02 Oct Jonathan Cartu Reports: Work Now to Build a Better Ballot Initiative for 2022 – Str
Throughout the summer, Streetsblog San Francisco completed a four-part interview series on how to “Build a Better Faster Bay Area” for 2022 or beyond. After backers of the measure pulled the proposal in March, a window opened for supporters of the measure to regroup and build a larger coalition and a better measure for some future election.
However, there was a competing measure being proposed for this fall’s ballot brought by the Voices for Public Transportation Coalition that was also being discussed. Some of the best practices that were recommended for a future Faster proposal by Angie Schmitt or Steven Higashide in our series were already part of the Voices for Public Transportation proposal. These include scrapping the sales tax as a funding measure and bulking up the funding for transit operations instead of proposing large capital projects.
Today, we speak with Richard Marcantino, the managing attorney for Public Advocates, about the differences between their proposal and the Faster one and what can be done now to build a coalition for the best ballot measure in 2022 or beyond.
Damien Newton (SBSF): Thank you very much for joining me today.
I’ve been scolded by Adina Levin for calling this series “Building a Better Faster Bay Area” as the title assumes that we should be starting with Faster Bay Area’s proposal from this year as our starting point. But Faster Bay Area wasn’t the only transportation funding proposal being discussed this year. You were involved with a different proposal, put forward by the Voices for Public Transportation Coalition.
Since we’ve already talked quite a bit about Faster Bay Area, can we start this conversation by talking about how your proposed ballot measure was different than that one?
Richard Marcantino, Public Advocates (Richard): Back before the pandemic, before the ballot measure was paused, the Voices Coalition was pushing for a regional ballot measure that would be funded by a progressive revenue source, like a millionaire’s tax. Whereas the FASTER group insisted on a regressive one cent sales tax, in perpetuity no less.
Secondly, we would spend those progressive revenues not on long-term multi-trillion mega-projects like a new BART Tube across the Bay, but rather on immediately boosting operations on the transit we already have, and reducing fares. The impact would be to boost ridership, create good green jobs, and reduce carbon emissions. We called it a Green New Deal for public transportation.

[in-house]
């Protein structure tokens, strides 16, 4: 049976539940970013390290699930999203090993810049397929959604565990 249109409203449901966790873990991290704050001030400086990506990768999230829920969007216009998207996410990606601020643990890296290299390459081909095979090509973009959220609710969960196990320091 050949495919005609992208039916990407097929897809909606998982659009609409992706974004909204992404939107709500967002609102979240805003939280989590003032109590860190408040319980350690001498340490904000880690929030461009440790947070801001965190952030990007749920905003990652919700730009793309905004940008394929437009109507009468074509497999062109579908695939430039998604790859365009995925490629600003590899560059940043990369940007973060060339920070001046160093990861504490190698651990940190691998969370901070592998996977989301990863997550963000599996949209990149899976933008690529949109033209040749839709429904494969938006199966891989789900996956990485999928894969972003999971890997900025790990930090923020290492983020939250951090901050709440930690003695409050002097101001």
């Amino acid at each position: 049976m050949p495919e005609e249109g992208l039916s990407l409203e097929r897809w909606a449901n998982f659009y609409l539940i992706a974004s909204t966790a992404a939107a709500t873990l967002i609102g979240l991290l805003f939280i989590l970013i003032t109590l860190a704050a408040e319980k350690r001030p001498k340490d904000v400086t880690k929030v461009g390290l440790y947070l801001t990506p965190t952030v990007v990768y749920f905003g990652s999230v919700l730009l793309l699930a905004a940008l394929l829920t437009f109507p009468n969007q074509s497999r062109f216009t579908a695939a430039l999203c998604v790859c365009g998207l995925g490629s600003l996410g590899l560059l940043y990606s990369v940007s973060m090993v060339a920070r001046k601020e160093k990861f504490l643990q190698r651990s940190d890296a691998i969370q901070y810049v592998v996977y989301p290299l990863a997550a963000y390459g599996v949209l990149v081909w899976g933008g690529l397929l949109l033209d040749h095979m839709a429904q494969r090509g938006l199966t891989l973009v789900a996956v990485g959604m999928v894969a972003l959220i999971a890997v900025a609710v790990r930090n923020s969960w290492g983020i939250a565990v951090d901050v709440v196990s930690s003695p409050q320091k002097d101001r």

So it was a very different vision than what the corporate CEO’s at the Bay Area Council were proposing, both in terms of who was taxed, and how the money was spent.
SBSF: There’s two things there I’d like to explore a little farther.
The first is the funding mechanism that you propose versus the one that was proposed by Faster. A lot of transportation reformers that I talk to, progressive people who want an inexpensive system that works for as many people as possible, feel that a measure funded by sales tax is the measure that has the highest chance of passing.
Voices was talking about a funding mechanism that wouldn’t fall on working class people but would instead fall on larger businesses and people that are more well-off.
Richard: An independent economist conducted a revenue study for Voices and we used the results to conduct a poll. The poll was put out the first weeks of the pandemic when you might have thought that voters’ response to any question about funding public transportation would be to avoid it like the plague. (Pun intended).
But what we found was that support for funding transit was as great as it had ever been. And the millionaire tax actually outpolled a sales tax.
It’s an important point that while sales taxes have become the favored mechanism, when polling is done comparing it to other taxes, especially a tax on the rich or large corporations, it doesn’t do as well.
This brings us to another point.
In the other interviews we’ve talked about how, when you have a group of decision makers gathered at a table, they will make decisions that benefit the people at the table. This is true even when people are gathered with the best intentions.
So you don’t often see a poll on what is going to work best, because the people that would pay the most under a millionaire tax are the same people deciding what’s in the poll.
Richard: One of the things the Voices Coalition was raising last fall was that “Faster Bay Area” which was dominated by the CEO’s at the Silicon Valley Leadership Group and the Bay Area Council were essentially trying to ram through their priorities, but were actually privatizing what should be a public process.
When there’s a sales tax proposed at the county level for transportation, there’s a public agency in charge of doing that. They run a public process, and it may be a good one or a bad one, but it’s a public process run by a public agency.
These CEO’s were trying to go around that process by putting themselves in the driver’s seat for the process. They were saying that they were the ones that had planned for the major transportation projects in the area going back since World War II.
But what we’re seeing now is that the transit system isn’t working very well for most of us. So in effect, it seems to me that what they’re saying is, “we got us into this mess, trust us to get us out it.” We’re saying that the people who are in the best position to know what we need are the working people who operate and ride transit, not the CEOs.
SBSF: That plays right into another thing that we talked about in some of the other interviews, that it matters a lot who is at the table when…